Do You Constantly Scan Your Relationships for Emotional Threats? It's Called Hypervigilance, and it's Exhausting.

How to reign in this prehistoric reflex.

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Do You Constantly Scan Your Relationships for Emotional Threats? It's Called Hypervigilance, and it's Exhausting. 

I spent my entire childhood orbiting my mother on a hypervigilant 24-hour watch, ensuring she wouldn’t disappear into thin air, accidentally cross the street on red and get hit by a car, or forget she had a family and move to another country while we were sleeping.

This is why I slept in her bedroom for years—well past an appropriate age— jarred awake by the slightest rustle of a bedsheet. I am anxiously attached in the language of attachment theory, which states that the care given to babies by their primary caregiver influences how they’ll attach to their relationships as adults.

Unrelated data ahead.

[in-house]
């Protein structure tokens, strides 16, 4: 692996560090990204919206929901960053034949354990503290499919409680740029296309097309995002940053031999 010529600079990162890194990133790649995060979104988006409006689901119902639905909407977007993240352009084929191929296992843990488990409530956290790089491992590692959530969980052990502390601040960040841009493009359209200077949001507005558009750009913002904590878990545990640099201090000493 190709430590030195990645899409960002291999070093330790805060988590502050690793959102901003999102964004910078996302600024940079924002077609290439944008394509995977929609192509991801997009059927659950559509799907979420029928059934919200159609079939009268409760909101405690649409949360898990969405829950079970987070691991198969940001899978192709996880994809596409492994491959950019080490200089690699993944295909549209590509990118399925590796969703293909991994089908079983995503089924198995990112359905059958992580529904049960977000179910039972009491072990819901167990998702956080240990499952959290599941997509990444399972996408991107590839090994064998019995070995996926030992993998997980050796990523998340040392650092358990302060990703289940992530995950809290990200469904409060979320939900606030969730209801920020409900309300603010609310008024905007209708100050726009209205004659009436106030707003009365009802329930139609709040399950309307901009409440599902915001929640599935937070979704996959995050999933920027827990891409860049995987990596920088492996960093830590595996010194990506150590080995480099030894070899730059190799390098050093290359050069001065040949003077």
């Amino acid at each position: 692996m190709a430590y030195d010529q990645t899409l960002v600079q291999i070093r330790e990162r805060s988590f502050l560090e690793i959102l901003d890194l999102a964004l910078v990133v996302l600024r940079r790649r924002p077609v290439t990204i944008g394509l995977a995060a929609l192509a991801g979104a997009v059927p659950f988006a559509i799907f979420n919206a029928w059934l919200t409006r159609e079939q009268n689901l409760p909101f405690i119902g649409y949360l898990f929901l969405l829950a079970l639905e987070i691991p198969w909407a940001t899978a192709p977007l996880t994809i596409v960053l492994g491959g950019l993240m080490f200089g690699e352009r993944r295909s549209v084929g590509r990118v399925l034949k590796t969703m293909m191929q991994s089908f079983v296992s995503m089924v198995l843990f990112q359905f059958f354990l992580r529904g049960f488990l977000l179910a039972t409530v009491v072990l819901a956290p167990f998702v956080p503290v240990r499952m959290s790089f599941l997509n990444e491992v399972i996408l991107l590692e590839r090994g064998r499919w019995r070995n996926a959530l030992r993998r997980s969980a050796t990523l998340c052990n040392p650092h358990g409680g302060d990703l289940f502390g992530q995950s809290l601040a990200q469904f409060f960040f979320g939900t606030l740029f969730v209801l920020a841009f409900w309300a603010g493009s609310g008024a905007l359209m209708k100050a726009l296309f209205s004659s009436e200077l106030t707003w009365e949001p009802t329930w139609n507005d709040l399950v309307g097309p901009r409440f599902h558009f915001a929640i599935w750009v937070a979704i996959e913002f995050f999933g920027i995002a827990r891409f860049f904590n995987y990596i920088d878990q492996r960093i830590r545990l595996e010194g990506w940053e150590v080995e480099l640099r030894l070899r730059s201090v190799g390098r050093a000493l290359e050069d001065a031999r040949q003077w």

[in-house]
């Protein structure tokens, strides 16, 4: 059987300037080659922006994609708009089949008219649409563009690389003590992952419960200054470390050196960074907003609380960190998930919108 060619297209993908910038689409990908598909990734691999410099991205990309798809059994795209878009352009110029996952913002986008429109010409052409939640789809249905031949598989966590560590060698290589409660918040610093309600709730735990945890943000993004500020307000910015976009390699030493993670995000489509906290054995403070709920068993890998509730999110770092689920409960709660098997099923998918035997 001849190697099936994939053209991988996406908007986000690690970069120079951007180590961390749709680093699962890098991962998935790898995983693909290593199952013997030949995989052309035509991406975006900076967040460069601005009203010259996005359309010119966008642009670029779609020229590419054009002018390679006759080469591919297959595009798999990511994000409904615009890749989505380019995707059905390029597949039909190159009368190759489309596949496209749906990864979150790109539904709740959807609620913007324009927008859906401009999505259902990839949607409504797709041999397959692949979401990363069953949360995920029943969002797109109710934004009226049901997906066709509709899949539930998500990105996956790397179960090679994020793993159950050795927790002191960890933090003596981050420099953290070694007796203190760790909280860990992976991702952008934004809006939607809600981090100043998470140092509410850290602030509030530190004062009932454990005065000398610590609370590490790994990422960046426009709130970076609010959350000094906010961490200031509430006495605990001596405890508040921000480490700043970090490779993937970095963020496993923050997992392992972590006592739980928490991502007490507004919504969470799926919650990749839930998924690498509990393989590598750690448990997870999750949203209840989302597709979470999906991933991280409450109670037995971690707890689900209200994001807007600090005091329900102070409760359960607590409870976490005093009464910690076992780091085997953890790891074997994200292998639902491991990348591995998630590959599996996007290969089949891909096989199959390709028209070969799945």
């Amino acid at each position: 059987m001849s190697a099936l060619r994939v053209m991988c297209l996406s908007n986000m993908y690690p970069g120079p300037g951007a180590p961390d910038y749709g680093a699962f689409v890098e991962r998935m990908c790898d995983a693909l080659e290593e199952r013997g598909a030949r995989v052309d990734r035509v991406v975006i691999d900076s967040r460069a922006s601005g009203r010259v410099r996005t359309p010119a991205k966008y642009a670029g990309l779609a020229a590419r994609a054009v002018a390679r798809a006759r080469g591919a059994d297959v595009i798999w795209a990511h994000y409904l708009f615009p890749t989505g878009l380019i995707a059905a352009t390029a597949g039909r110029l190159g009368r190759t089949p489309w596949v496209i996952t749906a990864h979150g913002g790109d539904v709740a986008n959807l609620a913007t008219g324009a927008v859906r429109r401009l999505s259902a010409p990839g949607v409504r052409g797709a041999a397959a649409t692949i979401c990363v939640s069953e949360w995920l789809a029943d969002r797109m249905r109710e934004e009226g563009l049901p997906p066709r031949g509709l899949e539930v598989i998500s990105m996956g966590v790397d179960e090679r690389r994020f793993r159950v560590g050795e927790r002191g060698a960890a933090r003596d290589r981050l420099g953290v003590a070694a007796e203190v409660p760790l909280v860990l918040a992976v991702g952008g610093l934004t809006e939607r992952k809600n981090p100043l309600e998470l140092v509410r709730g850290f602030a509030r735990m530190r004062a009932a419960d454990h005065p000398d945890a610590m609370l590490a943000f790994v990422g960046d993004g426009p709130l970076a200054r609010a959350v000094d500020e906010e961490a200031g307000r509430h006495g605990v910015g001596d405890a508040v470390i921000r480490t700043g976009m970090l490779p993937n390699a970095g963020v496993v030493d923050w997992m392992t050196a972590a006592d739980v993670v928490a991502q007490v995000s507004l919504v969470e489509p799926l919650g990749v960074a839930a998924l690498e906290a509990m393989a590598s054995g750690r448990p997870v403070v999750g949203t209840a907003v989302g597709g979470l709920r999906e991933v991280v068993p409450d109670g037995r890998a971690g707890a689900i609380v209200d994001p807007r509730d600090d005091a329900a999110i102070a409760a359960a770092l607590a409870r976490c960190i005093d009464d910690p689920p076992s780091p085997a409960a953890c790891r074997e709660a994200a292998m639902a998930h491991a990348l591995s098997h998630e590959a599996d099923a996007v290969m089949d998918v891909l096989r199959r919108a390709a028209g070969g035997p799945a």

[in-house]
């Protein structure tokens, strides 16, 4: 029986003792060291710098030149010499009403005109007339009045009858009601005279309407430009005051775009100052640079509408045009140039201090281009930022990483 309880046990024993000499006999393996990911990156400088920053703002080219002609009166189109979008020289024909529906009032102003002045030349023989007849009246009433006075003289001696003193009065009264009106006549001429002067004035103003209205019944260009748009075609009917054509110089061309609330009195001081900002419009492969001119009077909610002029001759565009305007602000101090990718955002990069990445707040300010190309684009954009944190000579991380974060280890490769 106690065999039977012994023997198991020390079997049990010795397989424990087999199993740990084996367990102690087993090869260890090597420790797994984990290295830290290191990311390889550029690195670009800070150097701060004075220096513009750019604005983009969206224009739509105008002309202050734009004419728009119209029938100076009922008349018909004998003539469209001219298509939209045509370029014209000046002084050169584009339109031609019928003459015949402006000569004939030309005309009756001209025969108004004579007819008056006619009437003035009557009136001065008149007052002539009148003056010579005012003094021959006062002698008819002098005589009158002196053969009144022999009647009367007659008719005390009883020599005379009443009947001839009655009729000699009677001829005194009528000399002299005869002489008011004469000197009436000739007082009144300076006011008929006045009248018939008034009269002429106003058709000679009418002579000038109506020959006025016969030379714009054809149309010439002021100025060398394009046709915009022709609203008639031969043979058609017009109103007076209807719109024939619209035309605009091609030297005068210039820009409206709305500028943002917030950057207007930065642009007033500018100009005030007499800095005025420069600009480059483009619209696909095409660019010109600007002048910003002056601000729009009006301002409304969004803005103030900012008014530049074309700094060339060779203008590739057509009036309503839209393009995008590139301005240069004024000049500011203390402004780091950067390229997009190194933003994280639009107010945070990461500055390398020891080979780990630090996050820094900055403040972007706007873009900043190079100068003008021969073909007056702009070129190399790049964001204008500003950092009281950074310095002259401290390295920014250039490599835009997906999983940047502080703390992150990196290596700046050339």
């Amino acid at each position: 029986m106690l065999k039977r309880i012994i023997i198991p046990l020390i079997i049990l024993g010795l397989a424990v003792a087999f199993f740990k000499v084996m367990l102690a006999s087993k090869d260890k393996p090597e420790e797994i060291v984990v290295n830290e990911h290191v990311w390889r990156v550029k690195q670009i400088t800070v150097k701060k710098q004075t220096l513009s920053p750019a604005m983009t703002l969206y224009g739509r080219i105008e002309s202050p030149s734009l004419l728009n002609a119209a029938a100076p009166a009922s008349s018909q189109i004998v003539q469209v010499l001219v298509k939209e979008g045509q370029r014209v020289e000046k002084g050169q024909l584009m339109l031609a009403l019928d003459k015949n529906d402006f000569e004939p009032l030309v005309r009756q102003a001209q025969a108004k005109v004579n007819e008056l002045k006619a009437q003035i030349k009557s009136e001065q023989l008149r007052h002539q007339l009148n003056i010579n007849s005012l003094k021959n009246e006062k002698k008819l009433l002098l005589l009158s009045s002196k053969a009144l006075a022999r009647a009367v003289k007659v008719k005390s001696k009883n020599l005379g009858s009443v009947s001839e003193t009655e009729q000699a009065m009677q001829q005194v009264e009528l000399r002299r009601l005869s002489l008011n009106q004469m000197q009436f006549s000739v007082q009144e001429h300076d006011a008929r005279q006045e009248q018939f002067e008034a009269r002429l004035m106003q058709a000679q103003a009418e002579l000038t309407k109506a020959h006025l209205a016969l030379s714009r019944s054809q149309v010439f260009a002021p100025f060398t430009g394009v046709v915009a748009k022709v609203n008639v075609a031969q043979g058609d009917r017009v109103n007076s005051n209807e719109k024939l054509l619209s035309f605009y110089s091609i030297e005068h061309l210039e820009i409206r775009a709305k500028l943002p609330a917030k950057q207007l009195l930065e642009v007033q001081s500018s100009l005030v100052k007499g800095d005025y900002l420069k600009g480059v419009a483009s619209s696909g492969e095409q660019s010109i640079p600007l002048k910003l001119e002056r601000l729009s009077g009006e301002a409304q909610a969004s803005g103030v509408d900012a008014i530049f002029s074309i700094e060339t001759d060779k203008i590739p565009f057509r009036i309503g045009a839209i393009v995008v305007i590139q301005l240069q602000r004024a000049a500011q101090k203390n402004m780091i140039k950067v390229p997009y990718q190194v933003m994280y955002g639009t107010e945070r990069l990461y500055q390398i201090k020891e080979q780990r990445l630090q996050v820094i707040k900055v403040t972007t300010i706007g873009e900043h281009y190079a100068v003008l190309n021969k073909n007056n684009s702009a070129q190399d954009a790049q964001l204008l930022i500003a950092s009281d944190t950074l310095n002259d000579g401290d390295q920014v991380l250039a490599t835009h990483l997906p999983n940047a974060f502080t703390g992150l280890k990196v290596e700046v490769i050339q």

The circumstances into which we are born and the conditions in which we are raised create the blueprint for all future interactions and patterns of engagement and connection.

Not long after I was born, my parents separated and then divorced.

Perhaps that’s why connecting with people I love is intertwined with the threat of imminent loss. Who knows? Whatever the case, something triggered my genetic predisposition for anxiety, and it flourished under the guidance of hypervigilance.

Hypervigilance itself is not a mental health condition. Instead, it’s a symptom associated with various mental health disorders, including PTSD, panic disorder, generalized anxiety disorder, and mood disorders.

To be hypervigilant means to be on high alert and prone to overreaction.

It is being primed for danger, ready to run or hide immediately, even sitting at dinner with friends and loved ones.

When anxious people feel that their attachments are threatened, they can grow hypervigilant about all their attachments.

Mary Cassatt